Regulatory T (T reg) cells are a specialized sublineage of T lymphocytes that suppress autoreactive T cells. Functional studies of T reg cells in vitro have defined multiple suppression mechanisms, and studies of T reg-deficient humans and mice have made clear the important role that these cells play in preventing autoimmunity. However, many questions remain about how T reg cells act in vivo. Specifically, it is not clear which suppression mechanisms are most important, where T reg cells act, and how they get there. To begin to address these issues, we sought to identify T reg cells in zebrafish, a model system that provides unparalleled advantages in live-cell imaging and high-throughput genetic analyses. Using a FOXP3 orthologue as a marker, we identified CD4-enriched, mature T lymphocytes with properties of T reg cells. Zebrafish mutant for foxp3a displayed excess T lymphocytes, splenomegaly, and a profound inflammatory phenotype that was suppressed by genetic ablation of lymphocytes. This study identifies T reg-like cells in zebrafish, providing both a model to study the normal functions of these cells in vivo and mutants to explore the consequences of their loss.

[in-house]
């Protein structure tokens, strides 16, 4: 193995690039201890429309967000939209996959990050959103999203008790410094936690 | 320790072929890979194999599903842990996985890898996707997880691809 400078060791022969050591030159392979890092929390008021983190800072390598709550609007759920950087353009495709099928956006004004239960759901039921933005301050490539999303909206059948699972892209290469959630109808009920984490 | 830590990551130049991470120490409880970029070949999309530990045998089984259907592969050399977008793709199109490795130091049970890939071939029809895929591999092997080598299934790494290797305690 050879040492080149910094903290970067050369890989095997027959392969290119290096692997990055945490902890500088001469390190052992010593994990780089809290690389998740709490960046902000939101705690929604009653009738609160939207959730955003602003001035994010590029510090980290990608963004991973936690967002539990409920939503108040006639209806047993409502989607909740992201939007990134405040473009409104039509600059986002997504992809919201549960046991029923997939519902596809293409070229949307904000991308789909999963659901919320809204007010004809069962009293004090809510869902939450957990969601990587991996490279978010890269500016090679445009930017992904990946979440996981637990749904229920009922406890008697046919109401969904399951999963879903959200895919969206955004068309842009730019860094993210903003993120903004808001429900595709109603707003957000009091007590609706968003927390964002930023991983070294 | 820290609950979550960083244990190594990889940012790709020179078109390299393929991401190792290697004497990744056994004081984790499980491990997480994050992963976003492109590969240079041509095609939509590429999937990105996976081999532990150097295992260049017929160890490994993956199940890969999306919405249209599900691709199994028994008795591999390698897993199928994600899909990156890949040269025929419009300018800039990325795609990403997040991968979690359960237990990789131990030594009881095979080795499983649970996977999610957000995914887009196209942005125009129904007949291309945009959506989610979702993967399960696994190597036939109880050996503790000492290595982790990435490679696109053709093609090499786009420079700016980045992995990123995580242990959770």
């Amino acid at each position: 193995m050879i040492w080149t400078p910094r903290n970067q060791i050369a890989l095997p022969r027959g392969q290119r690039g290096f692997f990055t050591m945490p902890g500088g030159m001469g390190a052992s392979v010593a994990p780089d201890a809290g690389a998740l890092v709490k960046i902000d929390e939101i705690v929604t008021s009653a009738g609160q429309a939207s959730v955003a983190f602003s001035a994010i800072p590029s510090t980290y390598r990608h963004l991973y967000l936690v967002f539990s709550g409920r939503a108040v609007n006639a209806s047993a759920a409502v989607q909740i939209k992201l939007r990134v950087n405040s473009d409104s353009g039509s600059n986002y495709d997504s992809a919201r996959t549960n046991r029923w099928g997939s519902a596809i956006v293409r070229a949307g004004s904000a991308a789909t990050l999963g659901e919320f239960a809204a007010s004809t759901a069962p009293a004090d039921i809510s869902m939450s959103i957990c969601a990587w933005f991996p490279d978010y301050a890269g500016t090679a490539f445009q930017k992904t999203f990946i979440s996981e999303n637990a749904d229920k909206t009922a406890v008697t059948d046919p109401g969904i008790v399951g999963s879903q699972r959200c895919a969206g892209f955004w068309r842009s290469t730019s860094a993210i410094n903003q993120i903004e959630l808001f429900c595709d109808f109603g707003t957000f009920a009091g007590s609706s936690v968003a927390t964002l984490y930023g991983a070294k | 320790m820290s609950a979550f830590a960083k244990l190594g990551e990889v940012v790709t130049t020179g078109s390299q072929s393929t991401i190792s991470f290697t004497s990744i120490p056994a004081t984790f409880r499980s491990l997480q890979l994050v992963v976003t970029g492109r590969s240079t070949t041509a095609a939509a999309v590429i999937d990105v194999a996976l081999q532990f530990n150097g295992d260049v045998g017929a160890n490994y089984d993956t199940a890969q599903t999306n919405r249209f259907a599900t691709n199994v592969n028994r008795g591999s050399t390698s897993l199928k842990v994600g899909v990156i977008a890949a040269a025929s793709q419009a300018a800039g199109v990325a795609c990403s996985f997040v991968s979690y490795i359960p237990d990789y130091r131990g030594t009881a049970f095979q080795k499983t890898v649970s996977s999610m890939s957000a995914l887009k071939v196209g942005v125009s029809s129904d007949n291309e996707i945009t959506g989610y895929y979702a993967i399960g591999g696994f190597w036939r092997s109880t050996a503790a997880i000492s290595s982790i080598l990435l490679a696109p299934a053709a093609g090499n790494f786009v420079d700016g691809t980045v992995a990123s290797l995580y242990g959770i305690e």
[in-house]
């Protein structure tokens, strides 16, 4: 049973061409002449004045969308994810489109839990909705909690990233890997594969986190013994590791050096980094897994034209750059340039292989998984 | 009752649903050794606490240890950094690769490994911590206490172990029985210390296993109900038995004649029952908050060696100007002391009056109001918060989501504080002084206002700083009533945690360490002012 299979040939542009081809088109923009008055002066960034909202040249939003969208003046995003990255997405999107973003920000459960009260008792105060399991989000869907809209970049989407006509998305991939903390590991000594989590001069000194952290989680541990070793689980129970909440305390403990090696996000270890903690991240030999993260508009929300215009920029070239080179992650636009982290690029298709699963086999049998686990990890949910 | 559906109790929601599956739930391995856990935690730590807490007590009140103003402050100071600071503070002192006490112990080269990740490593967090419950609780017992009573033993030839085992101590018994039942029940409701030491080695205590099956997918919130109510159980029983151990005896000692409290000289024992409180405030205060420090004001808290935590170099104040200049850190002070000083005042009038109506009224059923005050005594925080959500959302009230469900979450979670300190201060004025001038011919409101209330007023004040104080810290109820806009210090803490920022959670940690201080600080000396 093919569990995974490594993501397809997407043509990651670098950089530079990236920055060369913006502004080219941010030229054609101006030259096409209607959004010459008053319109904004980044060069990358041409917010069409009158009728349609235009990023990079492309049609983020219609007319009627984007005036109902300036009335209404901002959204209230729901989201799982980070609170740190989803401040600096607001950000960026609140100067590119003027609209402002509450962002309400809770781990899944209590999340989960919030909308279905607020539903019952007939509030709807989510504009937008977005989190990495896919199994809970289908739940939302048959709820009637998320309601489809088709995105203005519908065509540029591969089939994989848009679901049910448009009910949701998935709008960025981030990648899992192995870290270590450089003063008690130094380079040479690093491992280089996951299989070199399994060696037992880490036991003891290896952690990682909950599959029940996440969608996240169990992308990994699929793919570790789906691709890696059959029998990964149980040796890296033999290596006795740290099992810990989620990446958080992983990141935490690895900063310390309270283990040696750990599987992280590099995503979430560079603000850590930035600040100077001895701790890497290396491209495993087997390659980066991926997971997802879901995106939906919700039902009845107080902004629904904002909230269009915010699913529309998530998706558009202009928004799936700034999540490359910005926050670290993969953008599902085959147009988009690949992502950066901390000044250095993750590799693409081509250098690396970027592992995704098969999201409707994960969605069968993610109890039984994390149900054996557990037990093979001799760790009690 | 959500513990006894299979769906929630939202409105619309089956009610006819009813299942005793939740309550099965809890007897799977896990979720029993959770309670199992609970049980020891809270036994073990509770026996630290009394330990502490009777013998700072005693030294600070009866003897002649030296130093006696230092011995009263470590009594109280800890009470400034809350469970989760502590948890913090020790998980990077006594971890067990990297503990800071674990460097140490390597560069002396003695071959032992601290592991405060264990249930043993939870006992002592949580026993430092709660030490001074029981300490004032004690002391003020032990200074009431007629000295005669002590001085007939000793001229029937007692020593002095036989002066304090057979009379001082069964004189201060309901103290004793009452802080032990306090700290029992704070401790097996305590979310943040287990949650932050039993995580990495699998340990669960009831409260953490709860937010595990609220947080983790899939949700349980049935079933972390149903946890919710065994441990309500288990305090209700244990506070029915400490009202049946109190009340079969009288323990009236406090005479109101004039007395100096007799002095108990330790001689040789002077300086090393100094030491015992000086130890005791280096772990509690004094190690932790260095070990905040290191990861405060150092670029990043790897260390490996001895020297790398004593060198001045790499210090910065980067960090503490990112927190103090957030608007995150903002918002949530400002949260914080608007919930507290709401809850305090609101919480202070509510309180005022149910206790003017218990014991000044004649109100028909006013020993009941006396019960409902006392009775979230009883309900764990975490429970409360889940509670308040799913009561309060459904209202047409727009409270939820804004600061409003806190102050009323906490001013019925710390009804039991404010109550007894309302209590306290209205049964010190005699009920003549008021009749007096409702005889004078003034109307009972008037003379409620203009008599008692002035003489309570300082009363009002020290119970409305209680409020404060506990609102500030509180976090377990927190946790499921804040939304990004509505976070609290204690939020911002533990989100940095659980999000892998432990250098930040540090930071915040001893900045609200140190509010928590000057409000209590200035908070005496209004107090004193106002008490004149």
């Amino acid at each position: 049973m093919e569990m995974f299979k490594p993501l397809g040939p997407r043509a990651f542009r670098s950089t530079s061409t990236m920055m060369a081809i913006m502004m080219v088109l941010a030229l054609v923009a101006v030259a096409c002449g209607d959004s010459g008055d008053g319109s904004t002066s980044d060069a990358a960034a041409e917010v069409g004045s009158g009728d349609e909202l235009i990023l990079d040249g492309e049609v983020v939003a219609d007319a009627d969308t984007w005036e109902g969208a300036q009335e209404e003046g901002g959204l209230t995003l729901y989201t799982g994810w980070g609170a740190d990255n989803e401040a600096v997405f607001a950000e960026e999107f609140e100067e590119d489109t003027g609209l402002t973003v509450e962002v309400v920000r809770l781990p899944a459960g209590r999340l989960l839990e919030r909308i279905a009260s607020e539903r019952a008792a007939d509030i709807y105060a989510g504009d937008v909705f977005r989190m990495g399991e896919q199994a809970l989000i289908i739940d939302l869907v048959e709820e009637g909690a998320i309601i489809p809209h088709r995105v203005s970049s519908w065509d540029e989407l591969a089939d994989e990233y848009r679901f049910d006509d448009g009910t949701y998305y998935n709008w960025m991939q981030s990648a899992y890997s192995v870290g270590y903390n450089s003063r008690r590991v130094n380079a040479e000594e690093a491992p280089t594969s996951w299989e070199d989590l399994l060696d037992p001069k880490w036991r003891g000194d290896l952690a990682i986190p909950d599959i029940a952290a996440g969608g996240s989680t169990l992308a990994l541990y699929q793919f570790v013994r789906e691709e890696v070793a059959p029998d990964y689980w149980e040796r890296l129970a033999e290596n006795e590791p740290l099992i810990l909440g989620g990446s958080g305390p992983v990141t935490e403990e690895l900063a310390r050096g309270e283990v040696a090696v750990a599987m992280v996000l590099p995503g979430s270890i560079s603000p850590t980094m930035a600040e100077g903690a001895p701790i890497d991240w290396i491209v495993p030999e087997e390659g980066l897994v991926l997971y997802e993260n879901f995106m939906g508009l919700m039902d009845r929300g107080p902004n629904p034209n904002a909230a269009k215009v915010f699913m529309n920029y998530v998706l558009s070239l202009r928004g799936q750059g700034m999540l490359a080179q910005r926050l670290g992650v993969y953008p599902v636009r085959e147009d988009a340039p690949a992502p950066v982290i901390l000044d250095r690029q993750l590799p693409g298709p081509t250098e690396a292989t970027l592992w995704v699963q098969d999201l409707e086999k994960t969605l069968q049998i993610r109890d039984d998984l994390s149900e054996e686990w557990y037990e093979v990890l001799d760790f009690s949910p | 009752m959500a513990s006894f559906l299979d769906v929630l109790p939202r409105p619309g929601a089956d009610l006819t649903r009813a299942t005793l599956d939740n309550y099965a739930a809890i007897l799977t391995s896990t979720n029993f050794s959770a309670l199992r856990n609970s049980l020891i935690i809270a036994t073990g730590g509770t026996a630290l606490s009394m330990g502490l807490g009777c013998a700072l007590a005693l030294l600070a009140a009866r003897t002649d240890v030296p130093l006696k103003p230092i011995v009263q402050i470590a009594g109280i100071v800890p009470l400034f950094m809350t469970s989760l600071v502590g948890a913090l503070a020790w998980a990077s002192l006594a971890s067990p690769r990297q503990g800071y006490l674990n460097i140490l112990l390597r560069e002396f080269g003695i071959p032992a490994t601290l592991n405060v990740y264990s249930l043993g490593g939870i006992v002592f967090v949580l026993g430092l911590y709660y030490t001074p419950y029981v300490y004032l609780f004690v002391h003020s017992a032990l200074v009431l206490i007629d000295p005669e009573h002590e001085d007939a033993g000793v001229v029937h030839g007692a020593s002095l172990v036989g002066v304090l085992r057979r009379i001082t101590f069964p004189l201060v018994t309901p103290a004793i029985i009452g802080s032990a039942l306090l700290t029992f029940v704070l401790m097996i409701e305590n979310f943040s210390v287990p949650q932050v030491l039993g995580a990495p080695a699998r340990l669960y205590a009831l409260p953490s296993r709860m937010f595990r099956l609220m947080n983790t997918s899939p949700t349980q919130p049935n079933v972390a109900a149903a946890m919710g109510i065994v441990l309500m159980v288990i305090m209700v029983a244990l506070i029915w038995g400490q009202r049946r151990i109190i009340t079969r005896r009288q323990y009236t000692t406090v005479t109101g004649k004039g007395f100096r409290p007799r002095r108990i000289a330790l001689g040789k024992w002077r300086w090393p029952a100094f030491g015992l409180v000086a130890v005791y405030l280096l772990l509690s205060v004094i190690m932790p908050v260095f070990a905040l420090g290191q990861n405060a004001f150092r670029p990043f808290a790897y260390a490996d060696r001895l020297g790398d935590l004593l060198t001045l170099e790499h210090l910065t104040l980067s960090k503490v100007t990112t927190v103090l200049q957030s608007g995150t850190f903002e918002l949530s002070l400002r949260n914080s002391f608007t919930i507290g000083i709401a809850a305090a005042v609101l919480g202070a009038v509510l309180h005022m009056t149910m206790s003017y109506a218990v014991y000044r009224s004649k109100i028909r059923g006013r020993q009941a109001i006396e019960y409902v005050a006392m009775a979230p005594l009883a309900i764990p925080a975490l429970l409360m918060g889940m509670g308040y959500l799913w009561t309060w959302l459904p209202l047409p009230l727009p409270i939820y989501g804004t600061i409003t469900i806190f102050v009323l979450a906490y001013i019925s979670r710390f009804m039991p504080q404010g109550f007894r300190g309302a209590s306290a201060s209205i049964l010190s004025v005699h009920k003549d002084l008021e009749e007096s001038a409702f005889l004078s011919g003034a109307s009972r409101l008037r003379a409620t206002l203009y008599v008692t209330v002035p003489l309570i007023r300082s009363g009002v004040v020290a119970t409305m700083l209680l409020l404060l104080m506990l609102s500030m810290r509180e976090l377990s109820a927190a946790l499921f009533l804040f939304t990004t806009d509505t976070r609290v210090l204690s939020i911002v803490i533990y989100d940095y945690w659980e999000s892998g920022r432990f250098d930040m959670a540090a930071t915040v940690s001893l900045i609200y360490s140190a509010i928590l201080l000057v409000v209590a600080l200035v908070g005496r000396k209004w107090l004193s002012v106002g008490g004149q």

© 2017 Kasheta et al.